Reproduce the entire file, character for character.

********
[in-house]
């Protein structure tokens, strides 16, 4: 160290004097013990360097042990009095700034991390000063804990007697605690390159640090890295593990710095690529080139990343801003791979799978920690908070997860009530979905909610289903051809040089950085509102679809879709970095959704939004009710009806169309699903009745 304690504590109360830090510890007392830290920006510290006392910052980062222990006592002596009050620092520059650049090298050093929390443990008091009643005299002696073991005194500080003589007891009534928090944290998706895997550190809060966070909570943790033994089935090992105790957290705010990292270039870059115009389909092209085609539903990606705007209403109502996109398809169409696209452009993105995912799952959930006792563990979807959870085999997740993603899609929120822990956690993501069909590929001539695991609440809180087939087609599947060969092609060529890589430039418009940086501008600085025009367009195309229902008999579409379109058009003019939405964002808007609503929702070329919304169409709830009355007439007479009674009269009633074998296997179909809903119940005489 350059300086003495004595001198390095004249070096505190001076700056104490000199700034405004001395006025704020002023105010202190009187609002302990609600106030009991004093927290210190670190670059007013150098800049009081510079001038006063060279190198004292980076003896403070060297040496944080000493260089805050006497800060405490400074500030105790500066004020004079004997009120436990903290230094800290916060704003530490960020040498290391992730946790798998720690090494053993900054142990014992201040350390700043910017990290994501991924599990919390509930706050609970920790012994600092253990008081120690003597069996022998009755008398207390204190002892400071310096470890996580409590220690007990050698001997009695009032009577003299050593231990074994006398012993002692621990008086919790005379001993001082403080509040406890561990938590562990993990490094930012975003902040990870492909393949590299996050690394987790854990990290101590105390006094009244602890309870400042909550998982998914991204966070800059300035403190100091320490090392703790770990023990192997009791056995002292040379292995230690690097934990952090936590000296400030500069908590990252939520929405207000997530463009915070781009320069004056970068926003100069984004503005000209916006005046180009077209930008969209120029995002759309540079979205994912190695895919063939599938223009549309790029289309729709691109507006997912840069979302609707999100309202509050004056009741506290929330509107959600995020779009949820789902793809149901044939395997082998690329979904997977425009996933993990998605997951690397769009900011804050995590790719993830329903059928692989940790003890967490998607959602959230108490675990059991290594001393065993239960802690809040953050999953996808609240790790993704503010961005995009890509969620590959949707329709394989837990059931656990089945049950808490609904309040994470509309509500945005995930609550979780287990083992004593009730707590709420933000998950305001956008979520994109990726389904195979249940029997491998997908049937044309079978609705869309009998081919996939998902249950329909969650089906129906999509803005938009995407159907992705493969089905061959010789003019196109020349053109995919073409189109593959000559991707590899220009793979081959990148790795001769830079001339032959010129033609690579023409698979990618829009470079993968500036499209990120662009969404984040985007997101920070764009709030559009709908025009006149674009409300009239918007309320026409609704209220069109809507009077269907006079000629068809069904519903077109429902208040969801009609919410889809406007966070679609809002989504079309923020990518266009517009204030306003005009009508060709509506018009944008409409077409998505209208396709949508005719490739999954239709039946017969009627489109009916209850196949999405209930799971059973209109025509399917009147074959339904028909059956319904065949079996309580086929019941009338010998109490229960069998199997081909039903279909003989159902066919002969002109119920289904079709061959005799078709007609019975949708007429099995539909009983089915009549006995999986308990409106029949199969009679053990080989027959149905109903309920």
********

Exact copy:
[in-house]
């Protein structure tokens, strides 16, 4: 160290004097013990360097042990009095700034991390000063804990007697605690390159640090890295593990710095690529080139990343801003791979799978920690908070997860009530979905909610289903051809040089950085509102679809879709970095959704939004009710009806169309699903009745 304690504590109360830090510890007392830290920006510290006392910052980062222990006592002596009050620092520059650049090298050093929390443990008091009643005299002696073991005194500080003589007891009534928090944290998706895997550190809060966070909570943790033994089935090992105790957290705010990292270039870059115009389909092209085609539903990606705007209403109502996109398809169409696209452009993105995912799952959930006792563990979807959870085999997740993603899609929120822990956690993501069909590929001539695991609440809180087939087609599947060969092609060529890589430039418009940086501008600085025009367009195309229902008999579409379109058009003019939405964002808007609503929702070329919304169409709830009355007439007479009674009269009633074998296997179909809903119940005489 350059300086003495004595001198390095004249070096505190001076700056104490000199700034405004001395006025704020002023105010202190009187609002302990609600106030009991004093927290210190670190670059007013150098800049009081510079001038006063060279190198004292980076003896403070060297040496944080000493260089805050006497800060405490400074500030105790500066004020004079004997009120436990903290230094800290916060704003530490960020040498290391992730946790798998720690090494053993900054142990014992201040350390700043910017990290994501991924599990919390509930706050609970920790012994600092253990008081120690003597069996022998009755008398207390204190002892400071310096470890996580409590220690007990050698001997009695009032009577003299050593231990074994006398012993002692621990008086919790005379001993001082403080509040406890561990938590562990993990490094930012975003902040990870492909393949590299996050690394987790854990990290101590105390006094009244602890309870400042909550998982998914991204966070800059300035403190100091320490090392703790770990023990192997009791056995002292040379292995230690690097934990952090936590000296400030500069908590990252939520929405207000997530463009915070781009320069004056970068926003100069984004503005000209916006005046180009077209930008969209120029995002759309540079979205994912190695895919063939599938223009549309790029289309729709691109507006997912840069979302609707999100309202509050004056009741506290929330509107959600995020779009949820789902793809149901044939395997082998690329979904997977425009996933993990998605997951690397769009900011804050995590790719993830329903059928692989940790003890967490998607959602959230108490675990059991290594001393065993239960802690809040953050999953996808609240790790993704503010961005995009890509969620590959949707329709394989837990059931656990089945049950808490609904309040994470509309509500945005995930609550979780287990083992004593009730707590709420933000998950305001956008979520994109990726389904195979249940029997491998997908049937044309079978609705869309009998081919996939998902249950329909969650089906129906999509803005938009995407159907992705493969089905061959010789003019196109020349053109995919073409189109593959000559991707590899220009793979081959990148790795001769830079001339032959010129033609690579023409698979990618829009470079993968500036499209990120662009969404984040985007997101920070764009709030559009709908025009006149674009409300009239918007309320026409609704209220069109809507009077269907006079000629068809069904519903077109429902208040969801009609919410889809406007966070679609809002989504079309923020990518266009517009204030306003005009009508060709509506018009944008409409077409998505209208396709949508005719490739999954239709039946017969009627489109009916209850196949999405209930799971059973209109025509399917009147074959339904028909059956319904065949079996309580086929019941009338010998109490229960069998199997081909039903279909003989159902066919002969002109119920289904079709061959005799078709007609019975949708007429099995539909009983089915009549006995999986308990409106029949199969009679053990080989027959149905109903309920």